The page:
Sari Stories looks at a group of women from rural Southern India being trained as video journalists as part of an initiative to alleviate rural poverty.
In the following account, filmmaker Sue Sudbury describes the making of Sari Stories.
I first read about the Sneha Praja Video Project on the video volunteers website.
Video volunteers is an US charity, run by Jessica Mayberry, which has pioneered the production of video news magazine programmes in developing countries.
It has set up 12 video units, with around 100 people working full time in slums and villages as community producers.
The films have then been shown to more than 200,000 people in 800 community screenings.
I was fascinated by this particular project in Andhra Pradesh in Southern India and wanted to find out more about the women involved and the films they were making.
India, with its booming economy, its rapidly growing middle class, and Bollywood is supposed to be a global succcess story. But I knew that there is another side of this vibrant nation - the vast majority of Indians still live in poverty.
I travelled to India and met Meera Shenoy, who was in charge of the project in India and one of the key people who set it up. She took me to the training centre where I met the women video reporters.
The women come from villages all over Andhra Pradesh and some of them had travelled for over four hours on a local bus to take part in the training and video project.
Before the joined the project, they lived traditional lives as wives and mothers, working in the fields for a few rupees a day, far away from the new dynamic India.
After their training, the women decide to make their first community film about the problems of child marriage.
"We chose the subject of child marriage because we were child brides ourselves and we suffered a lot," Vinodha says, and starts the video report: "Child marriages continue in our villages. The lives of many girls are sacrificed. Children who marry young not only have to face the harassment of their in-laws but also have to bear the assaults of their husbands."
They tell me that society does not approve of a wife leaving her husband, and most women refuse to move back to their families, even if their family offers help.
|For Latha and the other women taking part in the project, the camera is like a weapon
But Latha eventually decided to leave her husband for the sake of her son. "My husband would get drunk and blow smoke in his face."
"I realised if my child grew up in that environment he would become like this himself," she says.
Despite opposition from the men in their villages, the women are finding a voice through their films.
They learned how to shoot, interview, script and direct community video's, and these new skills, plus the confidence they have gained, have empowered and transformed their lives.
The women hope that their video helps people realise that child marriage is illegal and that the girls should get an education instead of being married at the age of 12. But they know that some people won't take it seriously and will go on living the traditional rural life.
Everyday life in rural India
Sari Stories is only partly about this community video project.
I decided that it would be interesting to ask four of the women if they would also use their cameras to show us their everyday lives.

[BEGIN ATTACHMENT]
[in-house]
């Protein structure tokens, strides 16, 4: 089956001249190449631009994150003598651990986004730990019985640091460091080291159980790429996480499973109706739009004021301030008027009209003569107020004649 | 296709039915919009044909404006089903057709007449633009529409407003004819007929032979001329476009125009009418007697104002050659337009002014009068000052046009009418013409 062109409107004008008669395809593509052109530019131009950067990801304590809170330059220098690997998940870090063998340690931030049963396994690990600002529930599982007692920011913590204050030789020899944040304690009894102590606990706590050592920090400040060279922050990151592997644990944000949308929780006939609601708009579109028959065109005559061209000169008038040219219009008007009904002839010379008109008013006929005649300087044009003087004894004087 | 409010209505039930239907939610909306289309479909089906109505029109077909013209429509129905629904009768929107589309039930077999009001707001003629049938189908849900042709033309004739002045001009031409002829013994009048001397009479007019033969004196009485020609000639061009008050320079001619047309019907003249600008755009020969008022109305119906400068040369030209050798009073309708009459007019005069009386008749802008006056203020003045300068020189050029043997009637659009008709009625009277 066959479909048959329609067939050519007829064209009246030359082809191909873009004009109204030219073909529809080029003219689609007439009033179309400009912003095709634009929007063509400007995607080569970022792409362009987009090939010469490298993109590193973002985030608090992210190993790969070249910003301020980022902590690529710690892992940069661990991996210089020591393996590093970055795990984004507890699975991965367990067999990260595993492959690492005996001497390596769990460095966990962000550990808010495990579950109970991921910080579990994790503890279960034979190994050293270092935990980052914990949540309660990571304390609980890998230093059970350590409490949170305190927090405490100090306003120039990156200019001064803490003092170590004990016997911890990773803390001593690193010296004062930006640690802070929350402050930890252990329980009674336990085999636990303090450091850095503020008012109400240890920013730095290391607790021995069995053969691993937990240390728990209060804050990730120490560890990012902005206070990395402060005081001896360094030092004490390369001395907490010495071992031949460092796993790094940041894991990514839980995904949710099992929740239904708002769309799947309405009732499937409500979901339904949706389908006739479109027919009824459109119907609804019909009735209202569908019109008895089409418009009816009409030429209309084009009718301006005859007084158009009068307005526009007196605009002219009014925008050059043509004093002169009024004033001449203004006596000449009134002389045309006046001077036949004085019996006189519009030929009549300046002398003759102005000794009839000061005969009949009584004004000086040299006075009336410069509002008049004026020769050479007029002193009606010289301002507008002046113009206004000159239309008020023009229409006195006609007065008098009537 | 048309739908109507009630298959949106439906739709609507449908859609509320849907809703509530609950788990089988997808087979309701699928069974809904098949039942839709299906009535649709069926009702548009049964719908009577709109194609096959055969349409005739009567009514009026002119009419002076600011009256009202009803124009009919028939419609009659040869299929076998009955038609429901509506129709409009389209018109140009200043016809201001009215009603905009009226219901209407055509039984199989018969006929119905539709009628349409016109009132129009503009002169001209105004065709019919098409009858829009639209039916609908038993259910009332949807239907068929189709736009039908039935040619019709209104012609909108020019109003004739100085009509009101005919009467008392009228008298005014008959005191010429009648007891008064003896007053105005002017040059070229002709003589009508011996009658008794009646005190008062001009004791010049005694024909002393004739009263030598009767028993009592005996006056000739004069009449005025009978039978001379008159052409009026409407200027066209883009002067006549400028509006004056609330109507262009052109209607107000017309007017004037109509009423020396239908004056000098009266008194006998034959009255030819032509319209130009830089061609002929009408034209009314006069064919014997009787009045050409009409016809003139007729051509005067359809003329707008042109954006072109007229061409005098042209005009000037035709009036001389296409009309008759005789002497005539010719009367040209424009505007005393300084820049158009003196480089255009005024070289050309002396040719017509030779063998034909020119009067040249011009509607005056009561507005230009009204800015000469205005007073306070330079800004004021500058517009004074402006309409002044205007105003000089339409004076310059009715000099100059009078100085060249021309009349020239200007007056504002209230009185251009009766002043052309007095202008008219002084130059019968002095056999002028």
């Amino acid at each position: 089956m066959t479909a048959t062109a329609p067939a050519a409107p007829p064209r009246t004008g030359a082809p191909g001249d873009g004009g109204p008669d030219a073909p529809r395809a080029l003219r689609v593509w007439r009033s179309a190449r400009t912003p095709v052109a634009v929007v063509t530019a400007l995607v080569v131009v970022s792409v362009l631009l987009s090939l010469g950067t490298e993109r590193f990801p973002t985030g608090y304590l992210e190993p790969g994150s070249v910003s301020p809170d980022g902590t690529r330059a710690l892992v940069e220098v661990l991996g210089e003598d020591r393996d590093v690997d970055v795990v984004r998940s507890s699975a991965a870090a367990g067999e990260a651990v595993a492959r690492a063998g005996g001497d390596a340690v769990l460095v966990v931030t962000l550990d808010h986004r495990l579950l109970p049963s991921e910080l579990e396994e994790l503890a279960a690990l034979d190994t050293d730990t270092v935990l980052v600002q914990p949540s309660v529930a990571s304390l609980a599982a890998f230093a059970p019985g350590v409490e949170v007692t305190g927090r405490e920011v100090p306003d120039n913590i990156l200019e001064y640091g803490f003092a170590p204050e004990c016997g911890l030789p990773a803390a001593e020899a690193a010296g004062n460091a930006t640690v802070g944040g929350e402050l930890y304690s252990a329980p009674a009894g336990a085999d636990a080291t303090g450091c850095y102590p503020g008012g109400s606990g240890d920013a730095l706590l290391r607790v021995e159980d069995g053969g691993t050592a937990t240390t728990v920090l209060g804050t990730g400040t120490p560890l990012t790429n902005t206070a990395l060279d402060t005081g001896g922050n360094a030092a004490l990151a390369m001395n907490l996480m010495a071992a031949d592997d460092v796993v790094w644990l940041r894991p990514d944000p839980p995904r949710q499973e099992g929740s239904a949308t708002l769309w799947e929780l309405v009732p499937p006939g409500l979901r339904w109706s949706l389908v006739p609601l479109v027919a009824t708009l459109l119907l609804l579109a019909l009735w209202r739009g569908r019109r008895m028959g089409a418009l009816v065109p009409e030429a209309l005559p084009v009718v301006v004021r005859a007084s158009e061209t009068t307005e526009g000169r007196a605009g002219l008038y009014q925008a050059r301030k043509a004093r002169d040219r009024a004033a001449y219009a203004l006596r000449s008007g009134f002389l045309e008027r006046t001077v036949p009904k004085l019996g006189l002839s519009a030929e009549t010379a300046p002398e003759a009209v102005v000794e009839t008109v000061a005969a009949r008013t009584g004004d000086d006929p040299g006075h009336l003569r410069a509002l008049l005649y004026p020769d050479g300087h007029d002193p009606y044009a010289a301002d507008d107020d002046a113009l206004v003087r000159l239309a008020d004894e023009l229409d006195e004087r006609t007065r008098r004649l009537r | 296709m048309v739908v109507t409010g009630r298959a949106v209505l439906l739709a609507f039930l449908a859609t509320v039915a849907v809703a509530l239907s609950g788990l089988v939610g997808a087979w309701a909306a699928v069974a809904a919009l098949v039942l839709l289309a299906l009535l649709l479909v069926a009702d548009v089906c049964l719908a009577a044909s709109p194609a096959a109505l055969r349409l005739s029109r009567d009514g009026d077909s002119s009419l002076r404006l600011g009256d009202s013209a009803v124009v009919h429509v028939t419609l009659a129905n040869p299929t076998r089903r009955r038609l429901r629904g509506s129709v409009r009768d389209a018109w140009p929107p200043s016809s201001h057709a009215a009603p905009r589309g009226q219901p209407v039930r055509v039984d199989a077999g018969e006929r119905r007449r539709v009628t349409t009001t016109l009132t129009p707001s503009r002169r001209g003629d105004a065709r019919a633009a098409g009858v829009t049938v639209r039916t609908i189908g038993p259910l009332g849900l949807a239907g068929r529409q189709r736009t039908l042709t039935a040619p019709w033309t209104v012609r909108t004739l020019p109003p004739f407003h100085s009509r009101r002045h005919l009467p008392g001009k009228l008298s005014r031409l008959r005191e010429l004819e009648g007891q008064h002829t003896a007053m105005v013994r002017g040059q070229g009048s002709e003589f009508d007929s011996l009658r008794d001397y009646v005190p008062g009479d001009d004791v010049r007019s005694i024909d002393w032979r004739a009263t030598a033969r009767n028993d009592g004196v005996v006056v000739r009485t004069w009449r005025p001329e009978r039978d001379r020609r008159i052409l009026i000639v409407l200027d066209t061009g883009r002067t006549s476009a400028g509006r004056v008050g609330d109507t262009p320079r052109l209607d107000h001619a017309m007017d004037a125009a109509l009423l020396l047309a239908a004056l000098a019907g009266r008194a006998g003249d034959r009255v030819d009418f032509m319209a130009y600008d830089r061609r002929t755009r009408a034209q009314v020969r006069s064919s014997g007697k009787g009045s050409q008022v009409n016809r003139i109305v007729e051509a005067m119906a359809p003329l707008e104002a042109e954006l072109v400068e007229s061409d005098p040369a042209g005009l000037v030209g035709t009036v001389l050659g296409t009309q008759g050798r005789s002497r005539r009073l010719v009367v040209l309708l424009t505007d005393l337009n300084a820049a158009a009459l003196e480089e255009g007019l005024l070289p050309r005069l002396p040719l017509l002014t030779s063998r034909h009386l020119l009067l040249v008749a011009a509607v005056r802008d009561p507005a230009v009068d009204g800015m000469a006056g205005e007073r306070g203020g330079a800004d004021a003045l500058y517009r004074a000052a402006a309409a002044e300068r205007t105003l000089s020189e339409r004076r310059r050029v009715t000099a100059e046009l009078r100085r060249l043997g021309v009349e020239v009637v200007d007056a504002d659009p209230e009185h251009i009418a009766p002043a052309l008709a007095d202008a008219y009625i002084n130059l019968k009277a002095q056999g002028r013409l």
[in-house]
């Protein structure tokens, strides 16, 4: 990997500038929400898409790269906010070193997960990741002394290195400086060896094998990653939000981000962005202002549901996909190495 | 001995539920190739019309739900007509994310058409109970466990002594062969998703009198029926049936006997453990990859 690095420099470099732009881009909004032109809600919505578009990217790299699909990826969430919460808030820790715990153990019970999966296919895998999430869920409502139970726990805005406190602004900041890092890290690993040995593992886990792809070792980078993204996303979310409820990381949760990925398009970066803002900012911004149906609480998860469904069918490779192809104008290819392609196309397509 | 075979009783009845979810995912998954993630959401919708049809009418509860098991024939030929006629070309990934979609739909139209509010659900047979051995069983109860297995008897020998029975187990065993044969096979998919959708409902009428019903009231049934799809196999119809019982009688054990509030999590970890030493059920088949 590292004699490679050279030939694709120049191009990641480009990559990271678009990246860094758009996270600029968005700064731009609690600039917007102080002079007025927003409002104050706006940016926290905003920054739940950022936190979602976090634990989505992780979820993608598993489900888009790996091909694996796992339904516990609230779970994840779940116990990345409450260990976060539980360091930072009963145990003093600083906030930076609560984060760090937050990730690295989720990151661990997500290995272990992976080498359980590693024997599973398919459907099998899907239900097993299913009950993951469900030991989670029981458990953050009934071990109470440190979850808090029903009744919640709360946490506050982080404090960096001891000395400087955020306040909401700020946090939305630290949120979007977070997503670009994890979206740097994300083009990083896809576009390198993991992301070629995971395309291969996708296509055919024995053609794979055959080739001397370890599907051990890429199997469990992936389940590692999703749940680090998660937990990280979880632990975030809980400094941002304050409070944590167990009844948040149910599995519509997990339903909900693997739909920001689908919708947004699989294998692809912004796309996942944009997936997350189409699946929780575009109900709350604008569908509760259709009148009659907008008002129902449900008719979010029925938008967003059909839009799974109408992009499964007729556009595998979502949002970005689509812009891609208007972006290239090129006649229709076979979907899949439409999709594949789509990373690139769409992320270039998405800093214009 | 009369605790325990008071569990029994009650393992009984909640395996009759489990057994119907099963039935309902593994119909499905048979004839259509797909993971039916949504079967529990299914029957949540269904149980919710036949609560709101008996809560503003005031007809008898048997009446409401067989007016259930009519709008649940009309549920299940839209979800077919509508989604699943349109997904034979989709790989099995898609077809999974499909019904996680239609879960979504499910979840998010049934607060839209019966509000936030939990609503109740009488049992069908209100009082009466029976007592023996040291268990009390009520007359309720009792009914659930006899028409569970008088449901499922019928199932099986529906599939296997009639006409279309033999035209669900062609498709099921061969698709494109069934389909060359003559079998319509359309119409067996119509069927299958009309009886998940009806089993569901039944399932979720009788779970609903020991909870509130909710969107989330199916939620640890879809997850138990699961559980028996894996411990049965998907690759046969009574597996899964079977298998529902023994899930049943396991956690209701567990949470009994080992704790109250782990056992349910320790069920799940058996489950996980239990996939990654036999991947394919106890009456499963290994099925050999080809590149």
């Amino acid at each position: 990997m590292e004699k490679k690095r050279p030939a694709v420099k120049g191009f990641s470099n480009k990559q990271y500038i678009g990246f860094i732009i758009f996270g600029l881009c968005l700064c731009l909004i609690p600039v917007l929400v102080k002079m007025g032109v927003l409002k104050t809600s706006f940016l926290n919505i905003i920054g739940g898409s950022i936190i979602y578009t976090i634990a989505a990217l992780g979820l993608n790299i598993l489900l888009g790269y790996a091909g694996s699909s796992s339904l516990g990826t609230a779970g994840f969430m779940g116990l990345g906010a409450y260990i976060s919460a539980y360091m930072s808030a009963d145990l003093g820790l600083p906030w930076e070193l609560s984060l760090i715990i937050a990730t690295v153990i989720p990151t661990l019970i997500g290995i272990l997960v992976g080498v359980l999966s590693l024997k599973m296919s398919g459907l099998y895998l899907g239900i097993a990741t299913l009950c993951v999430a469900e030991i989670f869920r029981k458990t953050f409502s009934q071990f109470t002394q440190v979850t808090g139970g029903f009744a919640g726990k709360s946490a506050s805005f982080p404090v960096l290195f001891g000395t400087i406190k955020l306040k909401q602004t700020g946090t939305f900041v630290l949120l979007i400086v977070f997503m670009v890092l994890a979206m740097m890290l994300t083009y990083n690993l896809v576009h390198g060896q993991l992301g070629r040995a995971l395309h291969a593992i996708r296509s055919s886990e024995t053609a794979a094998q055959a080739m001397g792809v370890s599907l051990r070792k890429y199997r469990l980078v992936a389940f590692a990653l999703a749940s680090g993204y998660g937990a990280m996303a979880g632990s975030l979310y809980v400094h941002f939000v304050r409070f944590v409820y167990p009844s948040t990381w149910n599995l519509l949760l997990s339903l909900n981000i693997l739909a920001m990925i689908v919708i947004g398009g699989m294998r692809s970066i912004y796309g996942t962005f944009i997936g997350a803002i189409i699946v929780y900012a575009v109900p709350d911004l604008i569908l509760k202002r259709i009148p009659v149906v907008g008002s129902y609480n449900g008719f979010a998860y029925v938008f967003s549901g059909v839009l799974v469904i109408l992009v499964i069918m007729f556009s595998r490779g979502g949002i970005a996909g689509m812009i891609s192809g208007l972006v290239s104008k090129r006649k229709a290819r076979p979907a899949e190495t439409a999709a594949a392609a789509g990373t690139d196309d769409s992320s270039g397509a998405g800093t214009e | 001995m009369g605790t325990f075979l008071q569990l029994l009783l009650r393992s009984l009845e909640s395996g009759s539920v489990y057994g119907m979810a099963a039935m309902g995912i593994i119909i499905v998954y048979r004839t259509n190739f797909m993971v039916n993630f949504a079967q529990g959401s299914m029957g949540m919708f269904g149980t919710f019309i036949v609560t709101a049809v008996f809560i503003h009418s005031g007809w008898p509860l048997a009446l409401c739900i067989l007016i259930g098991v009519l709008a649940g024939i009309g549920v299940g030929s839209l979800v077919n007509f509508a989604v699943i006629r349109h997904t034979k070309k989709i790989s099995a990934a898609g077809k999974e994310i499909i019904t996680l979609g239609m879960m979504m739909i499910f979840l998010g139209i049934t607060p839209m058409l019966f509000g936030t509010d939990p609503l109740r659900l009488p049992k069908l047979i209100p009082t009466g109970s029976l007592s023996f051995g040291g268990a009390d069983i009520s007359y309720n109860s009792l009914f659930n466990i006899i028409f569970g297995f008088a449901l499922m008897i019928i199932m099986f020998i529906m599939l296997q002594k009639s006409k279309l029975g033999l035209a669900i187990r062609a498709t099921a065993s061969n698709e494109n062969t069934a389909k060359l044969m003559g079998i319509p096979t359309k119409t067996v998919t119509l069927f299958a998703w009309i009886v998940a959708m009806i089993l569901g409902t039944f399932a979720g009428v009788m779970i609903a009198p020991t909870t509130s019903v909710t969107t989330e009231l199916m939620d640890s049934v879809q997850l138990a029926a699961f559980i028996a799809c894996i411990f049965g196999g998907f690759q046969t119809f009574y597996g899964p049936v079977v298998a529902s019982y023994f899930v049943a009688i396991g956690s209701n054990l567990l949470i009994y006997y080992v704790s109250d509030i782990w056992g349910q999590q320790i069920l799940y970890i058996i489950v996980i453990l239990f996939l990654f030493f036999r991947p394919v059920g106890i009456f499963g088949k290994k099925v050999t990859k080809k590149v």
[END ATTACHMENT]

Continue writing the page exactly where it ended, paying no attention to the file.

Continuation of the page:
I asked them to film whatever they wanted to and whatever they felt was important.
We are taken into their homes, to meet their families, to witness their quarrels and to share the intimacy of their everyday life.
We are given a glimpse of the reality of life in remote rural villages previously unseen by a Western audience.
|Parvati is filming her husband while questioning him about her taking part in the project
There are some very amusing moments when Parvati decides to question her husband on camera about where he had been and why he didn't turn up for lunch.
Indira uses her camera to question her husband about his feelings about her taking part in the community video project.
She feels that he hasn't always supported her partition in the project and was determined to get him to admit this on camera.
She keeps interviewing him until eventually he is more open with his thoughts.
I think this aspect of the film gives a truly unique insight into life in rural India today and takes us into their homes in a way that I could not have achieved with my camera alone.
I also asked the women to make video diaries. When Indira started to talk to the camera she began to cry.
I was concerned as to what was making her upset but Jayasree, our translator, said Indira was saying that she was so happy to have the chance of expressing her thoughts for the first time so publicly.
At another moment, Parvati also cried while talking to camera and this made Jayasree cry too. Later he told us that Parvati was talking about how her son had died.
This film could not have happened without the collaboration of these women from the Sneha Praja Video project – in particular Latha, Vinodha, Parvati and Indira and their families - and I am so thankful to them for taking part in the film.
I am still in touch with them and hope to work with them again in the future.
The community project has now come to an end, but the women are already putting their new skills to work. They are now being paid to film government meetings, and this is continuing to change their lives.
The views expressed in this article are the author's own and do not necessarily reflect Al Jazeera's editorial policy.
Sari Stories can be seen from Tuesday, March 9, 2010 at the following times GMT: Tuesday: 0830, 1900; Wednesday: 0330, 1400, 2330.